-Once daily administration should be with the evening meal or at bedtime; twice daily administration should be morning and evening, the evening dose may be given with dinner, at bedtime, or 12 hours after the morning dose
-Rotate injection sites within the same region (abdomen, thigh, or deltoid) to reduce the risk of lipodystrophy
-Never share an insulin pen between patients, even if the needle is changed; do not reuse or share needles or syringes between patients.
-Do not dilute or mix with any other insulin or solution

Storage requirements:
-Unopened: Store in refrigerator 2C to 8C (36F to 46F), do not freeze, discard if frozen
-Opened (in-use): May keep unrefrigerated for up to 28 days after opening; keep away from direct heat and light; temperature should not exceed 30C (86F); discard 28 days after opening.

General:
-This drug is not recommended for the treatment of diabetic ketoacidosis; IV short-acting insulin is the preferred treatment for this condition.
-Insulin requirements may be altered during stress, major illness, or with changes in exercise, meal patterns, or coadministered drugs.
-Hypoglycemia is the most common adverse reaction of insulin therapy; the timing generally reflects the time-action profile of the administered insulin.

Monitoring:
-Blood glucose monitoring is essential for all patients receiving insulin therapy, more frequent monitoring is recommended when insulin regimens are being adjusted.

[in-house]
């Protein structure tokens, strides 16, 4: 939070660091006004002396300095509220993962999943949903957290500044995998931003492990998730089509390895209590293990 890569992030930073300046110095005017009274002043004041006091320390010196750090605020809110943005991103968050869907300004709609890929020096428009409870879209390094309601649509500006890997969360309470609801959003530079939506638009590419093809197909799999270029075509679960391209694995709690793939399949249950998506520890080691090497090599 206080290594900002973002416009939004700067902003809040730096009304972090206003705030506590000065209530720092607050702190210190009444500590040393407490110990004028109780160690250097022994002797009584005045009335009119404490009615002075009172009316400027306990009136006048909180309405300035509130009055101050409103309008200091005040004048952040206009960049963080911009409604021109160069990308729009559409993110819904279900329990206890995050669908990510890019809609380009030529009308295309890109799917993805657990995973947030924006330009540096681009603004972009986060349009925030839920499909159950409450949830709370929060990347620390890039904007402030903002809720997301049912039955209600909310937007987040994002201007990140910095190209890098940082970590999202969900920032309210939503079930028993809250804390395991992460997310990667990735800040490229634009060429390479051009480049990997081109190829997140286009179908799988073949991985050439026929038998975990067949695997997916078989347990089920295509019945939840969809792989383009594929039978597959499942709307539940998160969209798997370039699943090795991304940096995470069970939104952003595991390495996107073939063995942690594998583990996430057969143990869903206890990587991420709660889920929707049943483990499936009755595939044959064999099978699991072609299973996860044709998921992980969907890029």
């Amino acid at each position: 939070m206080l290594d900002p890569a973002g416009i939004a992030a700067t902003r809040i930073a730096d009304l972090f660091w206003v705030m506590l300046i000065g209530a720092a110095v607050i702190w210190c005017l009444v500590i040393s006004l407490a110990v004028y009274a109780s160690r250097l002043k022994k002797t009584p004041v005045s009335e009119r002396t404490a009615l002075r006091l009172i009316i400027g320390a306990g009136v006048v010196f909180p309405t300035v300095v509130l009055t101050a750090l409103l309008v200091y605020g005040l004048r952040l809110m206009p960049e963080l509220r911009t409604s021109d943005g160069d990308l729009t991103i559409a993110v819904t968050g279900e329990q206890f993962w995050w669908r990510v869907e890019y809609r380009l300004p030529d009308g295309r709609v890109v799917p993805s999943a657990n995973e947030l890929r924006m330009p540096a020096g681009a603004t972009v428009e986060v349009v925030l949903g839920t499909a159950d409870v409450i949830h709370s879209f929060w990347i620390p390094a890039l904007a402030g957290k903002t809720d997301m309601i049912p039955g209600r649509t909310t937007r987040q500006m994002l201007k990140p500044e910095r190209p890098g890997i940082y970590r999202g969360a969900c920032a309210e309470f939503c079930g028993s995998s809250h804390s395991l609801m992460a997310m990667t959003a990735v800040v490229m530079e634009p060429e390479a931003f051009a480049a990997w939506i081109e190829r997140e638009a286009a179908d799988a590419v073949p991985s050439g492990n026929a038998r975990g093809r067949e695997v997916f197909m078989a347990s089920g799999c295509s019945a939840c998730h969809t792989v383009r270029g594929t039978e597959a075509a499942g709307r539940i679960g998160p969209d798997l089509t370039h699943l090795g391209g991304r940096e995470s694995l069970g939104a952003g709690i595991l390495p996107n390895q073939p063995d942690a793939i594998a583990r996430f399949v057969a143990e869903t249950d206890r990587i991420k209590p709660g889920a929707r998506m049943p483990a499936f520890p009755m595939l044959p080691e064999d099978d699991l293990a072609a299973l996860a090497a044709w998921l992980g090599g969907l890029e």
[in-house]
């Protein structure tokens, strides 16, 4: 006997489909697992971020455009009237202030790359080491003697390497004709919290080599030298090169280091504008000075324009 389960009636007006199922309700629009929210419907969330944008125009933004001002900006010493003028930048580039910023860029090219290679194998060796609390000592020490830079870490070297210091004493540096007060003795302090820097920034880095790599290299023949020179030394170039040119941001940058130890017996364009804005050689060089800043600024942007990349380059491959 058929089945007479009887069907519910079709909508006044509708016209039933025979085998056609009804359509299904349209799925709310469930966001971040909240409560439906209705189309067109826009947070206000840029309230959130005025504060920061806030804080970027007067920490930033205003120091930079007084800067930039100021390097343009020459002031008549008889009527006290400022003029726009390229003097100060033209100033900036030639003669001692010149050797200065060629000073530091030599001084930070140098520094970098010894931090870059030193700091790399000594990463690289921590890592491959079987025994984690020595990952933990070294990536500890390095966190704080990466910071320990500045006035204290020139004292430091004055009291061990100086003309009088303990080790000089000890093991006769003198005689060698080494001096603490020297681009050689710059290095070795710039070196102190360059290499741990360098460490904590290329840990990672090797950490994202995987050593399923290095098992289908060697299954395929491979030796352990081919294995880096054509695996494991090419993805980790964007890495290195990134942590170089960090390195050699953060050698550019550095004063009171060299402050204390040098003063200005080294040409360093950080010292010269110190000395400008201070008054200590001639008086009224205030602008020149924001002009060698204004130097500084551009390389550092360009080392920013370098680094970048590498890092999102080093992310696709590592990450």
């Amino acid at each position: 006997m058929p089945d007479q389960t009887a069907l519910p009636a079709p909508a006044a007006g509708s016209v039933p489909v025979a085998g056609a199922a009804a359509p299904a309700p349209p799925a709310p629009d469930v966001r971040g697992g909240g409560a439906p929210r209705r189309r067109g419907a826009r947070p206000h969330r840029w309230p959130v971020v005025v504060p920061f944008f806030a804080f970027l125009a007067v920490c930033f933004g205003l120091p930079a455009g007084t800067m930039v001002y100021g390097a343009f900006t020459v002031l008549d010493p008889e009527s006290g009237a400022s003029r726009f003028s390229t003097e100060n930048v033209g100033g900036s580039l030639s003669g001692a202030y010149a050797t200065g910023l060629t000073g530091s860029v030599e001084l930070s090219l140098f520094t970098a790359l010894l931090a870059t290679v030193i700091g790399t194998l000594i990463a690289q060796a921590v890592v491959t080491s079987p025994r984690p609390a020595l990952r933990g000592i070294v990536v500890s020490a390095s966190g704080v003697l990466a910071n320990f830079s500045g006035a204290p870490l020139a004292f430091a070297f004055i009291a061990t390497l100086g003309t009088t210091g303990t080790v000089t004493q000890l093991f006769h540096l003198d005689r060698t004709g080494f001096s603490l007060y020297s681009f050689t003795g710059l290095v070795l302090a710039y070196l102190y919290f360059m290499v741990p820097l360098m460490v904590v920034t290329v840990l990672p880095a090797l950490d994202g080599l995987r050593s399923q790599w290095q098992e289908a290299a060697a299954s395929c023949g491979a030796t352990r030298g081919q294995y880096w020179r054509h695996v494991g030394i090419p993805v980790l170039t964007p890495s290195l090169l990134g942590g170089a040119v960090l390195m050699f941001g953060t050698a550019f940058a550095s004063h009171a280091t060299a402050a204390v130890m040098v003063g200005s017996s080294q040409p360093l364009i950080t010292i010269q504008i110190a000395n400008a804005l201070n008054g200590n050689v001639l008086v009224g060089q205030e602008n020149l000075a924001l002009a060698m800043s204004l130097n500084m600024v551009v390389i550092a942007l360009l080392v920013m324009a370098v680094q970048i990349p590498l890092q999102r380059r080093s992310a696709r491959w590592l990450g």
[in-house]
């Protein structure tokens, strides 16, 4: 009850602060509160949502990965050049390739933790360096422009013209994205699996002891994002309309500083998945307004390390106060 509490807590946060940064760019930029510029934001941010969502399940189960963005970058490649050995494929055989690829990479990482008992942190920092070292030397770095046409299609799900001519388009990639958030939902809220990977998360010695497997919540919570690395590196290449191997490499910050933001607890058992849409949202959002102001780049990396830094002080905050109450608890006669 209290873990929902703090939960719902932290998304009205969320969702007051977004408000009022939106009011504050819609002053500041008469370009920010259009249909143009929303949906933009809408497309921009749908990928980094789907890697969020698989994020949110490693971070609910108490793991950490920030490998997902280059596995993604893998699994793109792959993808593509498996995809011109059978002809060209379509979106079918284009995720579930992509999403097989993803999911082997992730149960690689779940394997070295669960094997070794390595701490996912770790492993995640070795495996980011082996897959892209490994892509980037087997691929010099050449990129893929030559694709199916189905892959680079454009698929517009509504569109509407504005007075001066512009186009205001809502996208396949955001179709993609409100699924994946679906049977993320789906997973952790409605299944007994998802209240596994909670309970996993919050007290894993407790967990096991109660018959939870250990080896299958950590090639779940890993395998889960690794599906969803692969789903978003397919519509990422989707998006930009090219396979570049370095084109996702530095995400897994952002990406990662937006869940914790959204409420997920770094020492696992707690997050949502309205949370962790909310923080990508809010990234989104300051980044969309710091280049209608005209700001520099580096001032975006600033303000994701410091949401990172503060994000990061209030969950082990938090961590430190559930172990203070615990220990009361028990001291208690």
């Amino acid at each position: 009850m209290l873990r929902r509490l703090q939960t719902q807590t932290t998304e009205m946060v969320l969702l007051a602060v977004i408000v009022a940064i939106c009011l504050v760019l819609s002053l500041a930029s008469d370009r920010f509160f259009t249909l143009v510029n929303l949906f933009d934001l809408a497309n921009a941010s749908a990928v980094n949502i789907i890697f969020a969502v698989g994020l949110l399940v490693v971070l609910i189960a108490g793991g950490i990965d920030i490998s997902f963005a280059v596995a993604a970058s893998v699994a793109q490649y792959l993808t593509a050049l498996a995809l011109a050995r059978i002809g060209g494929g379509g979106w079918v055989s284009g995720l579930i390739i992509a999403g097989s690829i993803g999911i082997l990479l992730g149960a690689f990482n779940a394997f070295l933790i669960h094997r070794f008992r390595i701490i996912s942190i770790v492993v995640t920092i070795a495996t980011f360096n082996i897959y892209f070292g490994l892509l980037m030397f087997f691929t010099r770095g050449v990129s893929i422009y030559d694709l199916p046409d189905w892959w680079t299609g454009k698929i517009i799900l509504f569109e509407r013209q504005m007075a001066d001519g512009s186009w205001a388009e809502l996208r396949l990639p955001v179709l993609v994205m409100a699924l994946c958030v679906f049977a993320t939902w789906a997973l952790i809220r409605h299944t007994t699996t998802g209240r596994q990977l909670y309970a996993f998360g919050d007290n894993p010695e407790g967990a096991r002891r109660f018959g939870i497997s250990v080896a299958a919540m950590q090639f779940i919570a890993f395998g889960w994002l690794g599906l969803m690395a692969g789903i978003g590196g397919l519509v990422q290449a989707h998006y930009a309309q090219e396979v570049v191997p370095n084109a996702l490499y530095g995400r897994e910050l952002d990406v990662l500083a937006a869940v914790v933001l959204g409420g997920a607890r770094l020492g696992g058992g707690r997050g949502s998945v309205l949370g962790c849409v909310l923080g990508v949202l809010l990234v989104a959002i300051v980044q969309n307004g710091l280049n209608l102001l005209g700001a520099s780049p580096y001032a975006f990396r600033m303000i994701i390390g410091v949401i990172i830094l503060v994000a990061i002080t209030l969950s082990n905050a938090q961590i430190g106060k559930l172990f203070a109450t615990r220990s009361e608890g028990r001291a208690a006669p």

-Monitor for signs and symptoms of heart failure in patients receiving concomitant thiazolidinediones.
-Urine ketone testing is recommended for patients with type I diabetes if they develop symptoms of colds, influenza, nausea, vomiting, or other illnesses, polyuria, or if blood glucose levels are unexpectedly high or inconsistent.
-Glycosylated hemoglobin measurements are recommended every 3 months.

Patient advice:
-Patients should be advised to never share an insulin pen with another person, even if the needle is changed; patients should understand that sharing needles or syringes with another person carries a risk for transmission of blood-borne pathogens.
-Patients should be instructed on glucose monitoring, proper injection technique, and the management of hypoglycemia and hyperglycemia.
-Patients should be instructed on how to handle situations which may affect their insulin requirements.
-Remind patients to check insulin labels before injection to avoid medication errors.
-Patients should check blood sugar prior to driving a car or operating machinery.
-Advise patient to speak to physician or health care professional if pregnant or if they intend to become pregnant.

Hide